at night, the stock exchange was hacked, and Bankman-Frida’s Alameda was run by a 28-year-old Potter fan

In continuation of yesterday’s article with a chronicle of the zeroing of one of the largest crypto-exchanges: the company’s business is by no means getting better. On the contrary: it seems that the speed of her immersion into the abyss of hell and death is only increasing.

Expecto Bankrotum: which, let’s say, hinted at the possible problems of the Alameda in advance

As you remember from my previous article about FTX, the problems initially arose not with the crypto exchange itself, but with the Bankman-Fried Alameda Research hedge fund. Apparently, Alameda was so successful in investing in various crypto prodigies that she lost many billions of dollars on this – and that is why she had to be “rescued” with the money of FTX clients.

If you’re wondering who traded so well in the frantic losses, then let me introduce you to the CEO of Alameda Research, 28-year-old Caroline Allison. Allison loves the Harry Potter books, but it’s not entirely clear what prompted Bankman-Freed to put her in charge of a fund with more than $10 billion in assets. After all, from the investment experience she had only a year and a half internship as a junior trader right after college.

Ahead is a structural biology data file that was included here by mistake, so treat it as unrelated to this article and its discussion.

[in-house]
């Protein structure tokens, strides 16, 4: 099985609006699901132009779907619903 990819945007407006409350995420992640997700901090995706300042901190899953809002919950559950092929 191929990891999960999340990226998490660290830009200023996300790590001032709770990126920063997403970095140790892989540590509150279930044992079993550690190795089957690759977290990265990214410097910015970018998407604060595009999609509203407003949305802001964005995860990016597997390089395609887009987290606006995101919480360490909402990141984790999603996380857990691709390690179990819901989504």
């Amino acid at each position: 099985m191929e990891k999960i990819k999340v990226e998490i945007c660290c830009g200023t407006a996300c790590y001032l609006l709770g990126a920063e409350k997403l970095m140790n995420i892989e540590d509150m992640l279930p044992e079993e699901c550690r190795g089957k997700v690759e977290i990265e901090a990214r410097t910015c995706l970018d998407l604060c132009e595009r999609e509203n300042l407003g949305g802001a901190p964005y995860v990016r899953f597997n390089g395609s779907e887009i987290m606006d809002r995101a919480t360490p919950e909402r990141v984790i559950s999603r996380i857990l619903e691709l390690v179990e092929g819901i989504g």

Caroline Allison.  Admit it, you also immediately wanted to give her ten billion bucks so that she could manage them?
Caroline Allison. Admit it, you also immediately wanted to give her ten billion bucks so that she could manage them?

Several videos featuring Allison have been viral on Twitter the other day: if you understand English by ear, I recommend watching, for example, this passage and further this one cutting. She says there, in general, in plain text: “To be honest, I don’t fool at all what is happening and where we are investing – we are pouring huge sums into the most stupid ideas that I don’t understand. Oh yes, and our risk management does not include stop losses to limit possible losses!”

And all her interlocutors on podcasts are like: “Ha ha ha, funny joke, you have a good sense of humor!” And now, probably, they are all looking back: “Wait, she wasn’t joking then, or what ?!”

FTX exchange decided to go bankrupt a little less than completely (despite previous statements)

On Friday, FTX officially filed for bankruptcy under the so-called “Chapter 11”: this means that the company will continue to operate while the new appointed managers try to come up with a plan how to “cure” it further. For the clients of the exchange, this can hardly be called good news: most likely, if they manage to get some money back, then this can happen only after a few years and only partially.

Documents filled out by the exchange show that as many as 130 companies are going to hide under the bankruptcy umbrella at the same time. At the same time, there is not only Alameda itself and the international division of the exchange, but also FTX US, about which Sam Bankman-Fried a day ago wrote on Twitter with caps “FTX US USERS ARE FINE!” (At this point, Morgan Freeman’s voice should be heard off-screen: “In fact, they were not fine …”).

As part of the bankruptcy that began, Sam himself was quickly removed from the post of FTX CEO, and a new manager with the beautiful name John Jay Ray III was appointed instead. Fun fact: it was this Ray III who once ruled the bankruptcy of Enron at the beginning of the 2000s – it was one of the most grandiose accounting scandals in the financial world throughout history.